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When one generates a public and private key with say a total of 4096 bits, why does the program output what I assume to be base 64 instead of base 10 or binary?

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    $\begingroup$ Why do people pick one alternative over the other, if there is no clear reason to chose one over the other? Because some uniform format has to be chosen. Base 64, binary or a similar encoding doesn't make that much of a difference. Just decimal makes no sense, because it rarely does in computer systems. $\endgroup$ – tylo Jul 19 '16 at 13:23
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    $\begingroup$ What's "it"???? $\endgroup$ – fkraiem Jul 19 '16 at 13:29
  • $\begingroup$ @fkraiem it refering to making sense... sorry about that, I guess I didn't put that right. But on the same note: Using question marks like that is bad style. $\endgroup$ – tylo Jul 19 '16 at 15:08
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It depends on the application if base 64 is being used to represent keys. Many applications that implement/use cryptography have been originally designed in a time where ASCII based communication was commonplace. If you would directly use BER / DER - a binary encodoing of parameters - then you had a high chance of losing data. For instance, you would not be able to send keys over mail or using text based FTP. Even today this can make sense, e.g. when integrating signatures in XML. Base 64 is then the safe default.

This is why many applications use a special format such as PEM which stands for privacy enhanced mail. It can of course be used for other textual interfaces as well, but it was originally designed for mail. Another term is "ASCII armor", which indicates the intent: protect binary encodings from being mangled by textual interfaces.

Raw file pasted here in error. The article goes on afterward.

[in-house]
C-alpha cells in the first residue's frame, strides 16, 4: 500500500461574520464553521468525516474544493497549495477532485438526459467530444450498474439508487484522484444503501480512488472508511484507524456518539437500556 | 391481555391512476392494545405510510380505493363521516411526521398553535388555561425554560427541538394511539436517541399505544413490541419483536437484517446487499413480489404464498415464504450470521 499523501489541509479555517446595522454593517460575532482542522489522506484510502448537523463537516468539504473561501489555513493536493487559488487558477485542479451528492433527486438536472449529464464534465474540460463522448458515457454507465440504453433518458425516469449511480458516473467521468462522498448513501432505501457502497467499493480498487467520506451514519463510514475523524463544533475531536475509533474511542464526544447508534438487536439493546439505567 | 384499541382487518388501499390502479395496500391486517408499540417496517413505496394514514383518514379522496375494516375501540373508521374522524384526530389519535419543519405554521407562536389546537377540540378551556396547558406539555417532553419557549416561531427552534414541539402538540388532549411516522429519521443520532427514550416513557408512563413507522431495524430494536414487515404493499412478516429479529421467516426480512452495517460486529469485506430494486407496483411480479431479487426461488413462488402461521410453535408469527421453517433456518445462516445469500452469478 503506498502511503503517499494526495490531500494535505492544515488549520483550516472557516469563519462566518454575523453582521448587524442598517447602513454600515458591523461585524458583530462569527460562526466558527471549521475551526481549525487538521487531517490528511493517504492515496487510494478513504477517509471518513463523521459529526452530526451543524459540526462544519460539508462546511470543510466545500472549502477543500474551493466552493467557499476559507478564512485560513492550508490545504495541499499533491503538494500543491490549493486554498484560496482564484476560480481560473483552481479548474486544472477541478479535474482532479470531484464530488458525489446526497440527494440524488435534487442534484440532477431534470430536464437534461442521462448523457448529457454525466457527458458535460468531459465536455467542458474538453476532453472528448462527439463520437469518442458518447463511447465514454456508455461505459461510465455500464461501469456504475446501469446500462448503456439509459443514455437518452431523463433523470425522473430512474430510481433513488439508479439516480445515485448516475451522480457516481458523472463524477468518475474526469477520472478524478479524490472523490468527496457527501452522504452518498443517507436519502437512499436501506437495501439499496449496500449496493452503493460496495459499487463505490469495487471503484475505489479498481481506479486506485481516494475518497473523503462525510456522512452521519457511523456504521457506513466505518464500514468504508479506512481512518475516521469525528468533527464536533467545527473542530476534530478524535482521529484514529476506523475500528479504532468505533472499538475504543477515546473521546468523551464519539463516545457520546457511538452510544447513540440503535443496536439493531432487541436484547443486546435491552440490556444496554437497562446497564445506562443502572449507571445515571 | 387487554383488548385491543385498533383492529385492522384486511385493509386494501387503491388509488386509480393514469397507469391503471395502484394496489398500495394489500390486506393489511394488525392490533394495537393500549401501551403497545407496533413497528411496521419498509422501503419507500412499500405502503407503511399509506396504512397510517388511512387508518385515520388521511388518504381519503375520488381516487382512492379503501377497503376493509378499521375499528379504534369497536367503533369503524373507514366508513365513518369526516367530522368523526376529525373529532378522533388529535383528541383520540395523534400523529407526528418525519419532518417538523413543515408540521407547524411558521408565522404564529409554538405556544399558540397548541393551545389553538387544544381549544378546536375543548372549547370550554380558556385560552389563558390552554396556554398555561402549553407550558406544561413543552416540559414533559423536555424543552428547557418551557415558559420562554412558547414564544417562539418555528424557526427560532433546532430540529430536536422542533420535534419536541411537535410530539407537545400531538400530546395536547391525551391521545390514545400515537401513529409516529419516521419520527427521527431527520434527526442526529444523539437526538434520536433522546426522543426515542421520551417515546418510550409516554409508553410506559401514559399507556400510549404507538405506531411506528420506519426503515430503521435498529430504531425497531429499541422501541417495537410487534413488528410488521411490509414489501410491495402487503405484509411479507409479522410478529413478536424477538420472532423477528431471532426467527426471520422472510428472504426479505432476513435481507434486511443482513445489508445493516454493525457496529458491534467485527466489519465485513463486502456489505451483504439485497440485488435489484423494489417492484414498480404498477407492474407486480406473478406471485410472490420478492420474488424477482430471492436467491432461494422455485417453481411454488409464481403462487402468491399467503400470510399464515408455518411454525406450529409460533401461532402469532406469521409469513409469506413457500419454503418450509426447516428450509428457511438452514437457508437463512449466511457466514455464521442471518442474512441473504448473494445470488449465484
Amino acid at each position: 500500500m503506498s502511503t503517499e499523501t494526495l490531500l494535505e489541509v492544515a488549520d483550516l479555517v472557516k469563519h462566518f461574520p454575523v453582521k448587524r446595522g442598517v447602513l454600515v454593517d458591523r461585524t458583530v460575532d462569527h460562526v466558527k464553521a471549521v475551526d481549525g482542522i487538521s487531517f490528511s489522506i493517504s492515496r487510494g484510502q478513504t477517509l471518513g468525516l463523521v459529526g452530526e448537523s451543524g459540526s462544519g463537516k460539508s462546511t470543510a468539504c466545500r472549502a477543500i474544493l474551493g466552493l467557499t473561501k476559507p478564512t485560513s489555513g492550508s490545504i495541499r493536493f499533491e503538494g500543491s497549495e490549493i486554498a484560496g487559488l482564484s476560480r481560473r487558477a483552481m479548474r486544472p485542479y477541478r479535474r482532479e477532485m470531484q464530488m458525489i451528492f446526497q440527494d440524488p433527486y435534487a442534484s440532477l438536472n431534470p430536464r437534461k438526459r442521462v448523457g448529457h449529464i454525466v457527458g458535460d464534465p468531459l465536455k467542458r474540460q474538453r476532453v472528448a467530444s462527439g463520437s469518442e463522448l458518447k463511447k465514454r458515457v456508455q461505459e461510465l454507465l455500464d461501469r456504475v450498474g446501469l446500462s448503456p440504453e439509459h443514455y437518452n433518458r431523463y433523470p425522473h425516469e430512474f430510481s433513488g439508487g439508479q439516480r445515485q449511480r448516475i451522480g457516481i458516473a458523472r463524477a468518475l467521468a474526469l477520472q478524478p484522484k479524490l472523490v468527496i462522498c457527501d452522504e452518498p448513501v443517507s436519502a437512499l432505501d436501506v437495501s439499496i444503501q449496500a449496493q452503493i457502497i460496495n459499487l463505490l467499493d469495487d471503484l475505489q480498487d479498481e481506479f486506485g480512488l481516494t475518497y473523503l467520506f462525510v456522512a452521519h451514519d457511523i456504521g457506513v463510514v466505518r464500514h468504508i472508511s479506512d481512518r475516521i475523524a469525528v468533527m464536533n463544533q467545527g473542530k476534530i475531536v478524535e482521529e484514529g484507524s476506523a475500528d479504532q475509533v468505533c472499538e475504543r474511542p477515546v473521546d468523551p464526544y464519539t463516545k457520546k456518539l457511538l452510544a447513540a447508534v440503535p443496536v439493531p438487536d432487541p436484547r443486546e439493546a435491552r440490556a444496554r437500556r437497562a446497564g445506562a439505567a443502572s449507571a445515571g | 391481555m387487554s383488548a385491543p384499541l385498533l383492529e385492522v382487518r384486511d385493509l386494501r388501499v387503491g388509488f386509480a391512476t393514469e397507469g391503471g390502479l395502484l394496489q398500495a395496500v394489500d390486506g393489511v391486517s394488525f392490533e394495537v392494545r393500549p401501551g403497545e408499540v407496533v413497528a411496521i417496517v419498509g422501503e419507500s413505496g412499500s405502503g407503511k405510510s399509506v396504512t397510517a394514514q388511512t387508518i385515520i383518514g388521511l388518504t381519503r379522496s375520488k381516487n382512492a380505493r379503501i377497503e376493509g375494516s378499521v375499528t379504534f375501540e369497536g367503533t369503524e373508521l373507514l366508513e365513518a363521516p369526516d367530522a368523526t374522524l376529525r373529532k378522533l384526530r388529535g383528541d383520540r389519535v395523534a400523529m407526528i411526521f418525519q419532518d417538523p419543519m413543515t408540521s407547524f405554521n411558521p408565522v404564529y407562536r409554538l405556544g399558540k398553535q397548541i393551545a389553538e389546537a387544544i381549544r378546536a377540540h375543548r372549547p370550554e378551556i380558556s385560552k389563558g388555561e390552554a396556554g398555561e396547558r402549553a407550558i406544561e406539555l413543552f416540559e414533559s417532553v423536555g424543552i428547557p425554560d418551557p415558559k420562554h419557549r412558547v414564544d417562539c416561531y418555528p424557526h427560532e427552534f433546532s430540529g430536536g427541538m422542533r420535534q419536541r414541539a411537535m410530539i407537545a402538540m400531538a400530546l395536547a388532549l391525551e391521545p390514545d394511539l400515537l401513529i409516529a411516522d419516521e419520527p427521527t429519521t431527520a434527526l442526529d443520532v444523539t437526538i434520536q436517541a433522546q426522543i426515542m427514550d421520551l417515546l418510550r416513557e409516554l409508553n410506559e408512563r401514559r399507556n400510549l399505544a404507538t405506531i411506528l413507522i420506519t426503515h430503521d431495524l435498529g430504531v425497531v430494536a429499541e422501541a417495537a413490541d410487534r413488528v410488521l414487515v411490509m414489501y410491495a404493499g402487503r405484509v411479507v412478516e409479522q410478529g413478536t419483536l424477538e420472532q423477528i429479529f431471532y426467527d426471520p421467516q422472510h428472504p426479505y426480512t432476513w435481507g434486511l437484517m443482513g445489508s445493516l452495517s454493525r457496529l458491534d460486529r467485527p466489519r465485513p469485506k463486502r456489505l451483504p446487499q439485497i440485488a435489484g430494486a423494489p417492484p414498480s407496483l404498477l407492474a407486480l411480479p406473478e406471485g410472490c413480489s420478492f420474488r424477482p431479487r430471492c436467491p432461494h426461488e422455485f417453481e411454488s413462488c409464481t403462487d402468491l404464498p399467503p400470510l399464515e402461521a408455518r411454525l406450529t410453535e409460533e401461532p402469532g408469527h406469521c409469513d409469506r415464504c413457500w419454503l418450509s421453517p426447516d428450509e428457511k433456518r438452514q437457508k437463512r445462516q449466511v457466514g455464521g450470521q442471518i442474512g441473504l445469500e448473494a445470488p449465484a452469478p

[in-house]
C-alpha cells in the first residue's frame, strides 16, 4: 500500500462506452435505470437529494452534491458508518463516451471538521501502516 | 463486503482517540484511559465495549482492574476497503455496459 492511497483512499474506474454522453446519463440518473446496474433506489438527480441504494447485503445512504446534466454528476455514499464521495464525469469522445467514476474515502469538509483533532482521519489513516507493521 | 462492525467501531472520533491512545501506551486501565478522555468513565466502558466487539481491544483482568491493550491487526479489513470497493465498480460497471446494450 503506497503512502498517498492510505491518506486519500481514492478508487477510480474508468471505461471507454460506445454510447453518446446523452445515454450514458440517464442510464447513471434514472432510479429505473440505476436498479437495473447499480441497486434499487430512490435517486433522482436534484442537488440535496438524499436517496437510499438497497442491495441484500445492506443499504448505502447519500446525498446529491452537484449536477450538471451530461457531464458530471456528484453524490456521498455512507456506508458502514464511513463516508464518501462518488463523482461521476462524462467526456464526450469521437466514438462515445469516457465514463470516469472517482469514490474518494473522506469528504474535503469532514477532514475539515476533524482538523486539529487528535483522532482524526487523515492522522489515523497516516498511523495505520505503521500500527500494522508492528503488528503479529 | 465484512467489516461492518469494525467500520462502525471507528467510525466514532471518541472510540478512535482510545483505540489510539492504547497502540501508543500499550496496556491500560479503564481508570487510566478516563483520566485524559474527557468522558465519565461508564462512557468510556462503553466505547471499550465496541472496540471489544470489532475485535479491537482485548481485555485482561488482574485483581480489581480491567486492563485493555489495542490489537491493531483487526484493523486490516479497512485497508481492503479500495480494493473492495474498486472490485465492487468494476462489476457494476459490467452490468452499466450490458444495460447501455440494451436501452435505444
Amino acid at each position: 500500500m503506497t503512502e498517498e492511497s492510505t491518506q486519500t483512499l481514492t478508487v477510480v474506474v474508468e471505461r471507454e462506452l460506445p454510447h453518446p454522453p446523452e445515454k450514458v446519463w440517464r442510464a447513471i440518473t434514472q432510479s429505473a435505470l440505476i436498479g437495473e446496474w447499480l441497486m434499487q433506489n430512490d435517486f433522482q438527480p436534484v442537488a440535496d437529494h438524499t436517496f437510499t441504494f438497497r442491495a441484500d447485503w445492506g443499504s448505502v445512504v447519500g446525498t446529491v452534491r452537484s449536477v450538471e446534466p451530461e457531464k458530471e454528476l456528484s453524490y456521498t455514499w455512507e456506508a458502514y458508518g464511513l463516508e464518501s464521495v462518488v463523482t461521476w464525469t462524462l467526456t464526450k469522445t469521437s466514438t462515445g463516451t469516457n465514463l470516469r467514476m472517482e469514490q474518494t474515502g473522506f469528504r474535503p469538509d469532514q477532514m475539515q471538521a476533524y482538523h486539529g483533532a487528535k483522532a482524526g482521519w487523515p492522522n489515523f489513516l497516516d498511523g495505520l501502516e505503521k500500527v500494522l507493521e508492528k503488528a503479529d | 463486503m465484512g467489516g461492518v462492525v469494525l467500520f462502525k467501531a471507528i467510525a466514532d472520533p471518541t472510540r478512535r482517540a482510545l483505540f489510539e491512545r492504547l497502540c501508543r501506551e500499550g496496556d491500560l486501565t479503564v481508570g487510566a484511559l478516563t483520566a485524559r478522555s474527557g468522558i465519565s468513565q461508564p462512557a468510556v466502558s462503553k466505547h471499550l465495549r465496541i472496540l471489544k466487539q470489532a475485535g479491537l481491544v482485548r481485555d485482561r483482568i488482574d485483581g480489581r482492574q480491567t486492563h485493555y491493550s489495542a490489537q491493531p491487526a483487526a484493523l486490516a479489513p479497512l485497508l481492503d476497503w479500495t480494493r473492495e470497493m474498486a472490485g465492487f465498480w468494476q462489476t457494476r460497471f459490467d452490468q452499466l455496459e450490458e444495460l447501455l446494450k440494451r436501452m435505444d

A decimal interface would not work; keys don't just consist of a single or multiple numbers. BER/DER are binary encoding engines for ASN.1, which is able to represent almost any data strucure including strings, dates, object identifiers and combinations of those. Furthermore, as already indicated, decimals would be very inefficient as well.

So often keys, certificates and signatures are first binary encoded and then "protected" using base 64.

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Base-64 is simply a way to represent binary data using the ASCII character set.

It's used because a single base64 digit represents a whole number of bits (6 bits), where each decimal digit represents ~3.3 bits, which can make conversion a little tricky.

Being able to represent more bits per digit also means its more space efficient than decimal. It takes 683 base64 digits to represent a 4096-bit value, where it would take 1234 decimal digits.

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  • $\begingroup$ To be more precise, some applications use base64 (mostly for the above reasons). Other applications use other encodings (such as binary DER, if they don't need to worry about sending the public key over a channel that assumes text...) $\endgroup$ – poncho Jul 19 '16 at 14:07

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